Why can’t we be ourselves without copying others? Our national sport being soccer, why do these crooked businessmen and politicians not invest in our national sport in order to greatly improve it, so that we not only have quality players but also a competitive national team?
What traitorous hand is behind this initiative? Is it a way to trample the memory of our elders, the cacos, who refused to submit to learning this game promoted by Yankees?
In other words, is this another way of exploiting our youth in the same way that the subcontractors exploited workers who worked in the baseball factories?
Yes, we must remember: there was a time when 10 baseball factories dotted Port-au-Prince. At the time, Haiti was one of the biggest exporters of baseballs. See the irony: a nation that doesn’t play baseball but which exports every year more than 20 million baseballs.
In a 2004 New York Times article, a baseball factory worker revealed that “after making the first two or three balls every week, they’ve already paid my salary. ”
Baseball — business of big bucks
For a long time, the Dominican and Haitian bourgeoisies have got along well to carefully manage their mutual financial interests. It is therefore not surprising that Dominicans and Haitians are coming together to promote baseball in Haiti. You can bet that behind this beautiful union lies a business of big bucks, millions of dollars.
In July 2017, a first meeting was held that had the support of the president of the Dominican Baseball Federation, Héctor Pereyra, and several senior executives of U.S. Major League Baseball. From June 30 to July 14, 2017, coaches and professional baseball players from the Dominican Republic, under the leadership of the Haitian Baseball Association, visited Haiti to run a clinic for young baseball players.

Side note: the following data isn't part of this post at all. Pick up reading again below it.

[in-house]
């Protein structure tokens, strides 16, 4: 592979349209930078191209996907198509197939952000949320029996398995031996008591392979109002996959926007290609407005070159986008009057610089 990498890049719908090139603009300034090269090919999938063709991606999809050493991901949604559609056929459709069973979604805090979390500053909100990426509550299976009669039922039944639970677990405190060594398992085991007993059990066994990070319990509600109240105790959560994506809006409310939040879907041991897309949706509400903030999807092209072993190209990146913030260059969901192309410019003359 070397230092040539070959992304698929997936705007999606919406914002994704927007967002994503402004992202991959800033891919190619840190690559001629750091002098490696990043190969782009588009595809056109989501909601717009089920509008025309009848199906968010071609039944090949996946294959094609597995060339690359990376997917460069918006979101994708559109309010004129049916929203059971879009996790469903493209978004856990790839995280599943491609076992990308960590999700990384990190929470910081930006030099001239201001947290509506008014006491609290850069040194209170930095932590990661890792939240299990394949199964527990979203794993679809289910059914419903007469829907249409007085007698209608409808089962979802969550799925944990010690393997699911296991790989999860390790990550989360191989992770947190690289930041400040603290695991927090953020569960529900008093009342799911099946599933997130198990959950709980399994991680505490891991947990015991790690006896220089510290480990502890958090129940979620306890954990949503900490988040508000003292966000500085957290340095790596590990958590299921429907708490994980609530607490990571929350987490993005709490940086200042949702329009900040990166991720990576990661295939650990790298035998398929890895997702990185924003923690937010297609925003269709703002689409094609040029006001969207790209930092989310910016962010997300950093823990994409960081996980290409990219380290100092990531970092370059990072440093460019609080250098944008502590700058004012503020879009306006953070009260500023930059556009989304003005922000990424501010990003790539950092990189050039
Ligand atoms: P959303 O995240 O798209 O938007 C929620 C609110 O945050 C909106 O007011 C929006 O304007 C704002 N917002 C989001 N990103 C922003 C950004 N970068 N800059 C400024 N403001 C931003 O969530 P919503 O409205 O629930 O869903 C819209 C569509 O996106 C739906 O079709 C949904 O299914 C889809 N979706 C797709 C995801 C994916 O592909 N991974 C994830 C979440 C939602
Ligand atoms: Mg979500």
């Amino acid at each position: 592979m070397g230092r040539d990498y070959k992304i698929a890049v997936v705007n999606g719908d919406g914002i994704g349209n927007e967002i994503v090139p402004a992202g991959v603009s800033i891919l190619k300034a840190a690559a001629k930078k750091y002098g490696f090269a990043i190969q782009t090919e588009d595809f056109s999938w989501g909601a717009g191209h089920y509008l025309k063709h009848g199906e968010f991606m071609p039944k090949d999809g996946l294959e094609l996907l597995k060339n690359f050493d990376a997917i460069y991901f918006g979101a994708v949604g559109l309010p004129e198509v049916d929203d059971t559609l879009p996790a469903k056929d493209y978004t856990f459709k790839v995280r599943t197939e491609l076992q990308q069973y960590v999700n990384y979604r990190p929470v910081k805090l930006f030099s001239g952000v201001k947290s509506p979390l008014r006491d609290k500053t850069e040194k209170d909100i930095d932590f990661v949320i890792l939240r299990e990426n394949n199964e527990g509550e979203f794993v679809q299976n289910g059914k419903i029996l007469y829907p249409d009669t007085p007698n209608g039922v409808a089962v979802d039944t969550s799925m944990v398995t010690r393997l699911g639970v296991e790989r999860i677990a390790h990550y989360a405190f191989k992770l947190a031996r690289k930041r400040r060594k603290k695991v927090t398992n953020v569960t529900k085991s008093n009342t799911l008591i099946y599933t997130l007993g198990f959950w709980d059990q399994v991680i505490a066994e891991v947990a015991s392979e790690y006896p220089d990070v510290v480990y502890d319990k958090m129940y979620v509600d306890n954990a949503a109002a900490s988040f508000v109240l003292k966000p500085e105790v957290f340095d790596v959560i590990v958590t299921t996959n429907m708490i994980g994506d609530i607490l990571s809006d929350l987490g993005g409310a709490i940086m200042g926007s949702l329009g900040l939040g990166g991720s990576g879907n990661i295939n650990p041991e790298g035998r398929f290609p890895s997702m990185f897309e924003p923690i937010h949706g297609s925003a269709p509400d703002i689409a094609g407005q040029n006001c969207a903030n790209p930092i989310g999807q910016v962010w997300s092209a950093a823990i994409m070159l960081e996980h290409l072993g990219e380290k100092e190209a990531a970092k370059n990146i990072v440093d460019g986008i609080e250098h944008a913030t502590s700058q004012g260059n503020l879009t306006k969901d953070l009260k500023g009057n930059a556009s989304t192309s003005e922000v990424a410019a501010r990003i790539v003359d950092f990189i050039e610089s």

A second meeting is scheduled for August 2018. The program will be launched next July in Juana Méndez de Dajabón (Dominican Republic) and Ouanaminthe (Haiti). According to the organizers, the main sports authorities of both countries have been invited.
The Jack Brewer Foundation [a U.S. corporate charity] … has taken the opportunity to support the first baseball league whose first field was built at Croix des Bouquets. This foundation has stated, “Haiti could achieve much more in baseball than the Dominicans were able to get out of it.”
Professional baseball players from the Dominican Republic, including Marino Paul, one of the Dominican coaches of Haitian origin, train young Haitians in the service of the Haitian Baseball Association. Seymour Coffy, president of the International Baseball Academy in Haiti, has also met with the president of the Dominican Olympic Committee, Luis Mejía Oviedo, and with Héctor (Tito) Pereyra, president of the Dominican Baseball Federation.
Coffy expressed pleasure with the support received from sports authorities in the Dominican Republic, especially the baseball authorities, to promote “this discipline” in Haiti.
There is nothing sporting about the practice of baseball in this country, which defiles this great history that Haiti is the only country occupied by the U.S. that has not been spoiled by the number one sport of the occupying forces.
This article from Haïti-Liberté, June 27 edition, was translated by G. Dunkel.